There are vendors that are designated as preferred vendors by the buyers, which facilitate them in getting higher volume of business and in certain cases a better price.

ILO's effort The Employers' Wing of the International Labour Organization (ILO), Geneva through the International Training Centre (ITC) Turin, Italy with the support of The Walt Disney Company, USA designed a programme on Responsible Business Conduct (RBC) and Occupational Safety & Health (OSH) in supply chain intermediaries for enterprises. Under this programme, the ILO-trained participants from four countries (i.e. India, Indonesia, Philippines and Thailand) that underwent training, which involved distance learning of five weeks (i.e from 30 July to 2 September 2018) followed by a face to face learning of one week (i.e. from September 10-14, 2018) in Bangkok, Thailand.

The issues impacting RBC covered in the training were: child labour, forced labour overtime, minimum salary, discrimination, freedom of association and right to collective bargaining and social security. These are also part of ILO Declaration on Fundamental Principles and Rights at Work adopted by the Governing Body of ILO in June 1998 covering ILO's eight core conventions {i.e. freedom of association and right to collective bargaining (C 87 & C 98), forced labour (C 29 & C 105), child labour (C 138 and C 182) and discrimination (C 100 and C 111)}. Violation of any of these cited above is being unfair to the labour that produces these components or the products for the buyer.

Also the issues impacting OSH covered in the training are [introduction to safety and health at work, risk assessment, accidents prevention and reporting, motivating workers: leadership and supervision, management of prevention, internal emergency plan, hazardous substances, fire and explosion, electricity, tools, machines and appliances, hoist, lift and bear, trip, slip and fall, work at height, special works, confined spaces, radiation, asbestos, noise and vibrations, ergonomics, PPE, safety and health signalisation, harassment and violence at work, drugs and alcohol awareness , work permits, emergency responses, musculoskeletal disorders, and health and safety committees.

This is an effort by ILO to facilitate the employer organisations in India, Indonesia, Philippines and Thailand to have master trainers in each country that can facilitate enterprises in ensuring compliance of Responsible Business Conduct (RBC) and Occupational Safety & Health (OSH) in supply chain intermediaries of enterprises in each of these countries. For India eleven master trainers were trained and the author was a beneficiary of this training as a nominee of Employers' Federation of India (EFI).

Presently the media as well as NGOs in certain parts of the world are active in undertaking investigation and bringing out violations in the area of RBC and OSH, which has an impact on the reputation of the brand of the buyer, thus effecting business both for the buyer as well as the supplier. It is in the interest of both the buyer as well as the suppliers in India that the issues mentioned under RBC and OSH is complied with and these can also be part of the code of conduct specified by the buyers in India.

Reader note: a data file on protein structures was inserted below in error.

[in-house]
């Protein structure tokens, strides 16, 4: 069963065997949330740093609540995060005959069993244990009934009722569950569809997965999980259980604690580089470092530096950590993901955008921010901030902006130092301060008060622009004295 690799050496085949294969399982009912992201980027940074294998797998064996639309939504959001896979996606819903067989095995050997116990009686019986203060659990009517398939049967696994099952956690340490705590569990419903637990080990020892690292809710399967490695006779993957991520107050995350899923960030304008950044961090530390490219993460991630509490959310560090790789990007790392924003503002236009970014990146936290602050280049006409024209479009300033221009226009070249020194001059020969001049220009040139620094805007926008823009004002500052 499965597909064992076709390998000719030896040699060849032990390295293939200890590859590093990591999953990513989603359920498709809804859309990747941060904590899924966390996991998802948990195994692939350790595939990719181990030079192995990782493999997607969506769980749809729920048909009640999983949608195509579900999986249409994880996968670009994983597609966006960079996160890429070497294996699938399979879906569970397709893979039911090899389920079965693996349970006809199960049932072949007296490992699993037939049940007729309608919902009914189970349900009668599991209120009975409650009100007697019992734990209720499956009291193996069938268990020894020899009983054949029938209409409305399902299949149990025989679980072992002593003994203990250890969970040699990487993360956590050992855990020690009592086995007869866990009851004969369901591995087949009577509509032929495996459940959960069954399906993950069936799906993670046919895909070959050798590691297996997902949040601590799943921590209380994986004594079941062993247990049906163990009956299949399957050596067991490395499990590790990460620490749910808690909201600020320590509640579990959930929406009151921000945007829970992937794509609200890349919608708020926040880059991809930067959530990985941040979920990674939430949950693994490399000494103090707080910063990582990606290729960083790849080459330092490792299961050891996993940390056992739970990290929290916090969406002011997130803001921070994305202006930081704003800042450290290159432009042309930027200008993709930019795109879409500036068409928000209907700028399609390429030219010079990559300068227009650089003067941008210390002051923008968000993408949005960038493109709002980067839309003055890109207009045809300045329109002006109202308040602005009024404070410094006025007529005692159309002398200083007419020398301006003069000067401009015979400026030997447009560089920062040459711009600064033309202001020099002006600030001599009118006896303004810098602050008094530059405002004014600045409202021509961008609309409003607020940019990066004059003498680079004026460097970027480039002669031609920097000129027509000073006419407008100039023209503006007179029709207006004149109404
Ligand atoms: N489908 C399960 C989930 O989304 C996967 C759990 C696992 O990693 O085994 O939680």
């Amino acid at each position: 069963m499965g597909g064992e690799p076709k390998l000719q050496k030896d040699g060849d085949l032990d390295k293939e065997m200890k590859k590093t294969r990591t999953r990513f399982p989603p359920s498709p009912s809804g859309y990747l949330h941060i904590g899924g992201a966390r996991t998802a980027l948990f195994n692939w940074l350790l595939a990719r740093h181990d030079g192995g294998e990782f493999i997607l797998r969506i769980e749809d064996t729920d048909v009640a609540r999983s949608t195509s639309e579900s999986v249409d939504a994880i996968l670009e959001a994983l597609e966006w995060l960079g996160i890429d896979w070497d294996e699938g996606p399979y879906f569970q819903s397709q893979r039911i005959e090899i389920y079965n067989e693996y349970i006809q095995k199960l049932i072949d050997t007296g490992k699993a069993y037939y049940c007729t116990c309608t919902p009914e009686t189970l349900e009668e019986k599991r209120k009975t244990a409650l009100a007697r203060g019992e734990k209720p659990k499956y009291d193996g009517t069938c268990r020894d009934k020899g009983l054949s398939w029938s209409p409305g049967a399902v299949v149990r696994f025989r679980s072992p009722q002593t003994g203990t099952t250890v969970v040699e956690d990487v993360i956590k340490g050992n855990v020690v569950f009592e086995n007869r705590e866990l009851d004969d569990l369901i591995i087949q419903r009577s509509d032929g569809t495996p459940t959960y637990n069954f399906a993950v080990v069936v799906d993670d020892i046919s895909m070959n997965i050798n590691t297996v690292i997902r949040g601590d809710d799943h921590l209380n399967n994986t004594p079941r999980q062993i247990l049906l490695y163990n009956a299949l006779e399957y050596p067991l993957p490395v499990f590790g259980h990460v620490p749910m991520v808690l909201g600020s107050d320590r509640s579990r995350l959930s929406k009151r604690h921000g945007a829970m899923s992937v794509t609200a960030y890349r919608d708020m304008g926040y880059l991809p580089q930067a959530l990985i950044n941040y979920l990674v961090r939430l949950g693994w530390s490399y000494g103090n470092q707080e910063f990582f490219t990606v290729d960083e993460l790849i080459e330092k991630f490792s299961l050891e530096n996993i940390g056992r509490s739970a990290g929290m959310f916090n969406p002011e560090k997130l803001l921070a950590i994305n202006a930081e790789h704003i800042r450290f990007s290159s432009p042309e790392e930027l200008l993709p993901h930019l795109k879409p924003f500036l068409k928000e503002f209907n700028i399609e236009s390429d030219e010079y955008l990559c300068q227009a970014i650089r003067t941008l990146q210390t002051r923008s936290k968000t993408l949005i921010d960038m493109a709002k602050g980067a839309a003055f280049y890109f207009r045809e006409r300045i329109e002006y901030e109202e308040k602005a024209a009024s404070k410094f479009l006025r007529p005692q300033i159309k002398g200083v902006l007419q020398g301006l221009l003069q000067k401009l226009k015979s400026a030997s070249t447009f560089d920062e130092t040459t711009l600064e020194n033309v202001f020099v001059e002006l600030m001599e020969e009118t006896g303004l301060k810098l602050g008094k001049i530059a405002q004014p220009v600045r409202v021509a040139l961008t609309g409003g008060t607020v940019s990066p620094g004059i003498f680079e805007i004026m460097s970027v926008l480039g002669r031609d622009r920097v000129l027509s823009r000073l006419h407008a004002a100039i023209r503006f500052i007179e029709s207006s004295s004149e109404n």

Conclusion
Whenever a supplier fails to meet the quality and quantity requirement as per the agreed delivery schedule with the buyer, the supply chain of the buyer gets impacted. The problems can be for various reasons some of which are listed below:

  • Inadequate compliance with the regulatory frame work,
  • non timely supply of raw material,
  • non compliance of quality specifications with respect to raw material,
  • limitation of production capacity,
  • difficulties in the operation of the plant and machinery due to breakdowns,
  • insufficient availability of working capital
  • shortage of trained workforce including absenteeism, and
  • Industrial relations issues due to unresolved issues.

The suppliers in India need to develop and implement systems for managing not only the items listed above but also others that can affect the supply chain. In the event the supplier is likely to fail in the timely supply, then the supplier needs to keep the buyer informed in advance, so that the buyer can take appropriate timely action.

Presently, the number of employees working for the enterprise carrying out the outsourced activity based on their job content is substantial. In the context of India these employees are covered under the ambit of the Industrial Disputes Act 1947, hence issues of Industrial Relations are bound to come up at some stage wherein the employees will bargain for improved working conditions, better wages and improved welfare.

Buyers in India need to evolve a code of conduct with suppliers incorporating items covered under SA8000, RBC and OSH as mentioned above.

Also the vendor enterprises need to not only comply with the issues listed under SA8000, RBC and OSH, but also take preventive action to avoid industrial relations turbulence, which affect the business and the supply chain.

About the author
Dr Rajen Mehrotra
is an Immediate Past President of Industrial Relations Institute of India (IRII), Former Senior Employers' Specialist for South Asian Region with International Labour Organization (ILO) and Former Corporate Head of HR with ACC. and Former Corporate Head of Manufacturing and HR with Novartis India. 

He can be contacted on: rajenmehrotra@gmail.com

Published in February 2019 issue of Current Labour Reports